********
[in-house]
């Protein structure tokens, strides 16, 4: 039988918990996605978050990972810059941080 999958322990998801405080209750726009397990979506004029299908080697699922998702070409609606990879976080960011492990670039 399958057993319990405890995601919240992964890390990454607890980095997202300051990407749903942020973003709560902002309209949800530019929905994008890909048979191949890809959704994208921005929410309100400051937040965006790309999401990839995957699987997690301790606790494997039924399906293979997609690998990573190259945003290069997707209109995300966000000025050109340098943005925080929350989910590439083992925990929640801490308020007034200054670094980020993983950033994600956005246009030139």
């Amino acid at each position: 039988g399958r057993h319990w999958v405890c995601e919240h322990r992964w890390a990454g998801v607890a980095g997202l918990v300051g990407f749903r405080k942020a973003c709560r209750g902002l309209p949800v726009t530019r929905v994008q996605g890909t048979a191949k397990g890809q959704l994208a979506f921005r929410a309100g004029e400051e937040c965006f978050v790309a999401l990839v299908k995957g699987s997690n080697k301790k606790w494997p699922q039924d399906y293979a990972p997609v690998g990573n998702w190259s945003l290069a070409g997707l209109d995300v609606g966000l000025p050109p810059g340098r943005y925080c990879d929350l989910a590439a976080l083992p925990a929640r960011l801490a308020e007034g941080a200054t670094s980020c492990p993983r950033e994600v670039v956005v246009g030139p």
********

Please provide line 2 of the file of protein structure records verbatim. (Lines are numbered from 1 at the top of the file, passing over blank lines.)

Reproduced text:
């Protein structure tokens, strides 16, 4: 039988918990996605978050990972810059941080 999958322990998801405080209750726009397990979506004029299908080697699922998702070409609606990879976080960011492990670039 399958057993319990405890995601919240992964890390990454607890980095997202300051990407749903942020973003709560902002309209949800530019929905994008890909048979191949890809959704994208921005929410309100400051937040965006790309999401990839995957699987997690301790606790494997039924399906293979997609690998990573190259945003290069997707209109995300966000000025050109340098943005925080929350989910590439083992925990929640801490308020007034200054670094980020993983950033994600956005246009030139």